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Didi Daniels Peters; Pioneer Black Producer

Didi Daniels Peters, one of the first black women producers in the nation and a jazz and dance aficionado who with her husband, actor Brock Peters, formed the Communications Bridge Institute, a nonprofit program designed to help disadvantaged youngsters develop videotape skills for the workplace, has died of cancer.

A memorial service for Mrs. Peters, who was 59 when she died of cancer Saturday in Los Angeles, will be held at 3 p.m. March 12 at Forest Lawn Hollywood Hills Mortuary.

Both before and after her marriage, Mrs. Peters had spent her life in the arts.

She was among the first black women to break into TV production with her “Jazz Party” series many years ago. The shows were an outgrowth of her involvement with modern music. She once owned radio station WNCN in New York, a pioneer all-jazz station that used such musicians as Nat (Cannonball) Adderly, Duke Ellington and Horace Silver to spin records and provide commentary.

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She also became an assistant publicity director for United Artists records, making her one of the first women executives in the recording industry.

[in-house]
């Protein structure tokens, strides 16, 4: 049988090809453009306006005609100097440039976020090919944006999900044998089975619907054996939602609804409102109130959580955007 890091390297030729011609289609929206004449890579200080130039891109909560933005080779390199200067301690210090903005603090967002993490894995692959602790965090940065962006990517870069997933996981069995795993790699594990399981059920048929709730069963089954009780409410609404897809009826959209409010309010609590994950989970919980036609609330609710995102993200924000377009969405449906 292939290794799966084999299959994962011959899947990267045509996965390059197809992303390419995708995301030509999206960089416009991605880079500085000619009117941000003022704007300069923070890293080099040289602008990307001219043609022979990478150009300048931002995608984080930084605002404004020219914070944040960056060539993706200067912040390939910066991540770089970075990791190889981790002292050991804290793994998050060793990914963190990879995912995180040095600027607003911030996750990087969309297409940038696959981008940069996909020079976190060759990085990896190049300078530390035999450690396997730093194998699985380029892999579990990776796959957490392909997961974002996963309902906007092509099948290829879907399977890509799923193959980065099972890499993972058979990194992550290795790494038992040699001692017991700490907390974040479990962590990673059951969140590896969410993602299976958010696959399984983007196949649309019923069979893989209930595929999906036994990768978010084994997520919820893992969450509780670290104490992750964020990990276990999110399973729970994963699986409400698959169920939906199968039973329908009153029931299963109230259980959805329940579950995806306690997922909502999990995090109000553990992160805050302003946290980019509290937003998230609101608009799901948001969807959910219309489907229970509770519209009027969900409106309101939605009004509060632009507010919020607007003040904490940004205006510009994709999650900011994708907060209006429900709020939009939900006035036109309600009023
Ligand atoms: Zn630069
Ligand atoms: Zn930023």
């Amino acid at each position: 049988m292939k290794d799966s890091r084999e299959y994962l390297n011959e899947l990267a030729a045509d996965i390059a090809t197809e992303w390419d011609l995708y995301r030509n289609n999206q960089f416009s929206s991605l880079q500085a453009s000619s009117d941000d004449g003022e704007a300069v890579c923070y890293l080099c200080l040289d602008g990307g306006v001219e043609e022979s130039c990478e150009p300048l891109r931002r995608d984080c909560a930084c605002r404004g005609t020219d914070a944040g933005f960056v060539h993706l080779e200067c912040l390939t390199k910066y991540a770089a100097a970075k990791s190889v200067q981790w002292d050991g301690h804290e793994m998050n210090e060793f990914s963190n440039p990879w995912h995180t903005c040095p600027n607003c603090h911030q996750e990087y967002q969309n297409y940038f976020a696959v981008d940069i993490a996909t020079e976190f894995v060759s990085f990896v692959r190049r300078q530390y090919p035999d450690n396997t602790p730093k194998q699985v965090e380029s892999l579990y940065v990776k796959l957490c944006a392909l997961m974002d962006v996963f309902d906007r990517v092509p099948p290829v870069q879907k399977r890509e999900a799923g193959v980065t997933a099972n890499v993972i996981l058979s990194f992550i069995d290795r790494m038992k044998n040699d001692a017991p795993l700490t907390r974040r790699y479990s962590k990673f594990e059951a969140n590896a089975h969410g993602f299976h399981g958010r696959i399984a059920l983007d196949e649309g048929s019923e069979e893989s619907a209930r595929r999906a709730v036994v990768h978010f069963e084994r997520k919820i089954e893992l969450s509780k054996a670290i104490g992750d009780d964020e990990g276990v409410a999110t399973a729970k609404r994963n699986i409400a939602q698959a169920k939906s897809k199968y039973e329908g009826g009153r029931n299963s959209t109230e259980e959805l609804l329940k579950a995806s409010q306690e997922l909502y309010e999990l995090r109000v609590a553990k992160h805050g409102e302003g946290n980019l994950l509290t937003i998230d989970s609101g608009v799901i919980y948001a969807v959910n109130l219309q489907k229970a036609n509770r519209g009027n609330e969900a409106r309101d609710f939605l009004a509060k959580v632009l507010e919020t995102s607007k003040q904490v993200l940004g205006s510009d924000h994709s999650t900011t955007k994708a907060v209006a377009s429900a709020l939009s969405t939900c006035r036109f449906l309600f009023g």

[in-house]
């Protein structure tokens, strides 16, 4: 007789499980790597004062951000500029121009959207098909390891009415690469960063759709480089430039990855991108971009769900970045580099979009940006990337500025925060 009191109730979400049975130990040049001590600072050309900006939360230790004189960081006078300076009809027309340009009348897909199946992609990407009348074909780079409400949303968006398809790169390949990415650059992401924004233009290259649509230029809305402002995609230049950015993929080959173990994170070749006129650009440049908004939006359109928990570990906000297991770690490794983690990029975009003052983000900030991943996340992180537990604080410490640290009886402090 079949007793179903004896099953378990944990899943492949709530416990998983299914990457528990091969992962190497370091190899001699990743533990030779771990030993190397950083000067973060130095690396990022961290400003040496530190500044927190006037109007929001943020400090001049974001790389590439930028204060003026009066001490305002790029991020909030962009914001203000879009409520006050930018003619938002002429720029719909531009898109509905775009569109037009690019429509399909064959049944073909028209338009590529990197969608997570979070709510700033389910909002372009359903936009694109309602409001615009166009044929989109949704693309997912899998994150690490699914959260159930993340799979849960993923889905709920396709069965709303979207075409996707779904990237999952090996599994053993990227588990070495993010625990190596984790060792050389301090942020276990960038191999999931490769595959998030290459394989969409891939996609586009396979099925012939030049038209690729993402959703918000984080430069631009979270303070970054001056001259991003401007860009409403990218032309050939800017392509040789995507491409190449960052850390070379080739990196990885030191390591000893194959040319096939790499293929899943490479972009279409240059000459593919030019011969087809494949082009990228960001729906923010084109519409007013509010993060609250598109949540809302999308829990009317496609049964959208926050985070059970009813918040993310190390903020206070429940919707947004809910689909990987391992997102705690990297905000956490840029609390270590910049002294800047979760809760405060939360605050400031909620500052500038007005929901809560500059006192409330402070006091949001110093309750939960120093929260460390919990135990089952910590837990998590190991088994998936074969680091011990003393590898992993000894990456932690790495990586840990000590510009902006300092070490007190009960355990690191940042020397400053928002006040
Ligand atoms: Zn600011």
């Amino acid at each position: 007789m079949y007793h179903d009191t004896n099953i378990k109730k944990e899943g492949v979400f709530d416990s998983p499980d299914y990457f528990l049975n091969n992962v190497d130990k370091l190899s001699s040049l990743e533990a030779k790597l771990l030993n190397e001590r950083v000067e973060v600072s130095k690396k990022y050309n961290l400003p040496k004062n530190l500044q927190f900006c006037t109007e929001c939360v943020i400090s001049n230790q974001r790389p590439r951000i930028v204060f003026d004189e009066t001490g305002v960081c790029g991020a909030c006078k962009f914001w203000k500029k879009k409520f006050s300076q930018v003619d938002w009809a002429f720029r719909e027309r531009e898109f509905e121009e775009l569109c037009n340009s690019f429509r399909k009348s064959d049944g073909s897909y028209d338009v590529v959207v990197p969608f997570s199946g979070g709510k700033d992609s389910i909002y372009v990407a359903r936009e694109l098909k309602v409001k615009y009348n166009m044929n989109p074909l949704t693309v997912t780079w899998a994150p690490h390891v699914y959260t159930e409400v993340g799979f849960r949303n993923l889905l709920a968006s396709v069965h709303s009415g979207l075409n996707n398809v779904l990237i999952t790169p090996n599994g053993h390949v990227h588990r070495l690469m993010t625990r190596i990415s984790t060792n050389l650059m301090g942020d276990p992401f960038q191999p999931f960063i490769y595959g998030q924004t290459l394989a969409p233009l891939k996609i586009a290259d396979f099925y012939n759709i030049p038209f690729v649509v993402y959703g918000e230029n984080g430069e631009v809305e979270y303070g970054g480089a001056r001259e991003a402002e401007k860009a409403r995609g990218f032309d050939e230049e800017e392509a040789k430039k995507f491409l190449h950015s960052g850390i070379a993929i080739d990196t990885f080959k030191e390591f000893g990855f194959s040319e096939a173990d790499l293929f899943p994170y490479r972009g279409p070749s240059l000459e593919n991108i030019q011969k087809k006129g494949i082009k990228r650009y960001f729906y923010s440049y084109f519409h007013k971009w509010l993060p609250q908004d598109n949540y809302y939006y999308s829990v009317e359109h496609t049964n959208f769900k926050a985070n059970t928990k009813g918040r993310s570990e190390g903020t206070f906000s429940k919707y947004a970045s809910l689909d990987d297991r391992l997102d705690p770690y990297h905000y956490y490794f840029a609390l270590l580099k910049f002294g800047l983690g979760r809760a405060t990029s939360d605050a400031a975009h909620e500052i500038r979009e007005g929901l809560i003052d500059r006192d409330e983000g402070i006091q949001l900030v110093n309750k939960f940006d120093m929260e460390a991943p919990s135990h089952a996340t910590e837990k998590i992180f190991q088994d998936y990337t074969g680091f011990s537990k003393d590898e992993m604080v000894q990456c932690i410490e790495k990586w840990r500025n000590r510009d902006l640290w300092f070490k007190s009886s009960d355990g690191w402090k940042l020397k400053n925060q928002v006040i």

Before moving west she founded the Dance Theatre of Harlem Advisory Board and Guild and was a founding board member of the Museum of African American Art.

In Los Angeles she and her husband founded Maga Link Inc., which spawned Communications Bridge Institute where young people from varied backgrounds and races learn skills for jobs that involve videotape, be they entertainment positions or work in banks, hospitals or any other place that taping is used.

The couple began the program because, as she said in 1983, “It’s very hard for minorities and disadvantaged people to get training. They can’t afford it. And the school system doesn’t concentrate on the media. . . . We didn’t want these students to be locked out of the future.”

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Among her other productions was “The American Tap Show,” a segment of the Los Angeles Olympics Arts Festival in 1984.

In addition to her husband, she is survived by a daughter and a sister.

In lieu of flowers, donations are asked to Maga Link Inc., 1272 S. Bronson Ave., Los Angeles 90019.


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